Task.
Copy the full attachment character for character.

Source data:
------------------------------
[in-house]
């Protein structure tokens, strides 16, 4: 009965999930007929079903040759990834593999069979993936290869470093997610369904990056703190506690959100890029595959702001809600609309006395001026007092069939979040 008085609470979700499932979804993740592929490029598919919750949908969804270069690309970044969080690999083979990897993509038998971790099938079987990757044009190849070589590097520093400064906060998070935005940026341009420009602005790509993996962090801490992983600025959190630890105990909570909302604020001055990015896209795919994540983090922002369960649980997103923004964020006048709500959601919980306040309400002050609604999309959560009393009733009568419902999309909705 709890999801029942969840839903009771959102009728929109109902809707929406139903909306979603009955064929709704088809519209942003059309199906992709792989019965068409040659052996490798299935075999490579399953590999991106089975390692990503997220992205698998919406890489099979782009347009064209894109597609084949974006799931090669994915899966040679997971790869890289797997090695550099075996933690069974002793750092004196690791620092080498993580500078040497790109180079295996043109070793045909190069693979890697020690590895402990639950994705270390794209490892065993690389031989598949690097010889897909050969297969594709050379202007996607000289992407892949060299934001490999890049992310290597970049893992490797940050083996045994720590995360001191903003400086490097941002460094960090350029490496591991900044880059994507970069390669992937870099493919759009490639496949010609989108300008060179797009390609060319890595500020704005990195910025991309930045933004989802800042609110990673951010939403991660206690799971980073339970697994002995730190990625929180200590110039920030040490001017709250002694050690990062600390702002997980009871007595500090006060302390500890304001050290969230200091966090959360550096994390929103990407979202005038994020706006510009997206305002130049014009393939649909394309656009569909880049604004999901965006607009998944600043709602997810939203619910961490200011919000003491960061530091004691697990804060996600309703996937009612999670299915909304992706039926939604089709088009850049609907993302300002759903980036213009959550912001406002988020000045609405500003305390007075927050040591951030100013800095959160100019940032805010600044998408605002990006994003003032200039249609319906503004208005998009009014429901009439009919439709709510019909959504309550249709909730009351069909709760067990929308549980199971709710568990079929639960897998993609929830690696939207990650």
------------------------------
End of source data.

[in-house]
């Protein structure tokens, strides 16, 4: 009965999930007929079903040759990834593999069979993936290869470093997610369904990056703190506690959100890029595959702001809600609309006395001026007092069939979040 008085609470979700499932979804993740592929490029598919919750949908969804270069690309970044969080690999083979990897993509038998971790099938079987990757044009190849070589590097520093400064906060998070935005940026341009420009602005790509993996962090801490992983600025959190630890105990909570909302604020001055990015896209795919994540983090922002369960649980997103923004964020006048709500959601919980306040309400002050609604999309959560009393009733009568419902999309909705 709890999801029942969840839903009771959102009728929109109902809707929406139903909306979603009955064929709704088809519209942003059309199906992709792989019965068409040659052996490798299935075999490579399953590999991106089975390692990503997220992205698998919406890489099979782009347009064209894109597609084949974006799931090669994915899966040679997971790869890289797997090695550099075996933690069974002793750092004196690791620092080498993580500078040497790109180079295996043109070793045909190069693979890697020690590895402990639950994705270390794209490892065993690389031989598949690097010889897909050969297969594709050379202007996607000289992407892949060299934001490999890049992310290597970049893992490797940050083996045994720590995360001191903003400086490097941002460094960090350029490496591991900044880059994507970069390669992937870099493919759009490639496949010609989108300008060179797009390609060319890595500020704005990195910025991309930045933004989802800042609110990673951010939403991660206690799971980073339970697994002995730190990625929180200590110039920030040490001017709250002694050690990062600390702002997980009871007595500090006060302390500890304001050290969230200091966090959360550096994390929103990407979202005038994020706006510009997206305002130049014009393939649909394309656009569909880049604004999901965006607009998944600043709602997810939203619910961490200011919000003491960061530091004691697990804060996600309703996937009612999670299915909304992706039926939604089709088009850049609907993302300002759903980036213009959550912001406002988020000045609405500003305390007075927050040591951030100013800095959160100019940032805010600044998408605002990006994003003032200039249609319906503004208005998009009014429901009439009919439709709510019909959504309550249709909730009351069909709760067990929308549980199971709710568990079929639960897998993609929830690696939207990650």